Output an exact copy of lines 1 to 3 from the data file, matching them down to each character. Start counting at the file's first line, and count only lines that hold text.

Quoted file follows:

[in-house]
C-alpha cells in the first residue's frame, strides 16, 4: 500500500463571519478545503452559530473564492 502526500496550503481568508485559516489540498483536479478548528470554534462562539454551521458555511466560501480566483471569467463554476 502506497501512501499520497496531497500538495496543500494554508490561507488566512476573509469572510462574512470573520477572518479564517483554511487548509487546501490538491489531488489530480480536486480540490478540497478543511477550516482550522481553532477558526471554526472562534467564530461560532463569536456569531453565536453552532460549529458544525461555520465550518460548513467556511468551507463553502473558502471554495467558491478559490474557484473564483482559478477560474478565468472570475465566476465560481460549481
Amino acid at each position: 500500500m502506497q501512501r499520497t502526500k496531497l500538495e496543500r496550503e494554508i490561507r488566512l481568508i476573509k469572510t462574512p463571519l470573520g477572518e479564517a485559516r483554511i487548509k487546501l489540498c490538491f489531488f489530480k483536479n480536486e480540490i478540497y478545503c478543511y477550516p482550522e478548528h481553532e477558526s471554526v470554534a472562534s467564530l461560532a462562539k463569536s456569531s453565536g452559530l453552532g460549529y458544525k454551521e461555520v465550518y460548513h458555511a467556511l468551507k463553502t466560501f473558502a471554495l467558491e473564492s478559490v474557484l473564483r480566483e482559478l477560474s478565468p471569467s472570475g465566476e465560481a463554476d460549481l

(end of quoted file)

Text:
[in-house]
C-alpha cells in the first residue's frame, strides 16, 4: 500500500463571519478545503452559530473564492 502526500496550503481568508485559516489540498483536479478548528470554534462562539454551521458555511466560501480566483471569467463554476 502506497501512501499520497496531497500538495496543500494554508490561507488566512476573509469572510462574512470573520477572518479564517483554511487548509487546501490538491489531488489530480480536486480540490478540497478543511477550516482550522481553532477558526471554526472562534467564530461560532463569536456569531453565536453552532460549529458544525461555520465550518460548513467556511468551507463553502473558502471554495467558491478559490474557484473564483482559478477560474478565468472570475465566476465560481460549481
Amino acid at each position: 500500500m502506497q501512501r499520497t502526500k496531497l500538495e496543500r496550503e494554508i490561507r488566512l481568508i476573509k469572510t462574512p463571519l470573520g477572518e479564517a485559516r483554511i487548509k487546501l489540498c490538491f489531488f489530480k483536479n480536486e480540490i478540497y478545503c478543511y477550516p482550522e478548528h481553532e477558526s471554526v470554534a472562534s467564530l461560532a462562539k463569536s456569531s453565536g452559530l453552532g460549529y458544525k454551521e461555520v465550518y460548513h458555511a467556511l468551507k463553502t466560501f473558502a471554495l467558491e473564492s478559490v474557484l473564483r480566483e482559478l477560474s478565468p471569467s472570475g465566476e465560481a463554476d460549481l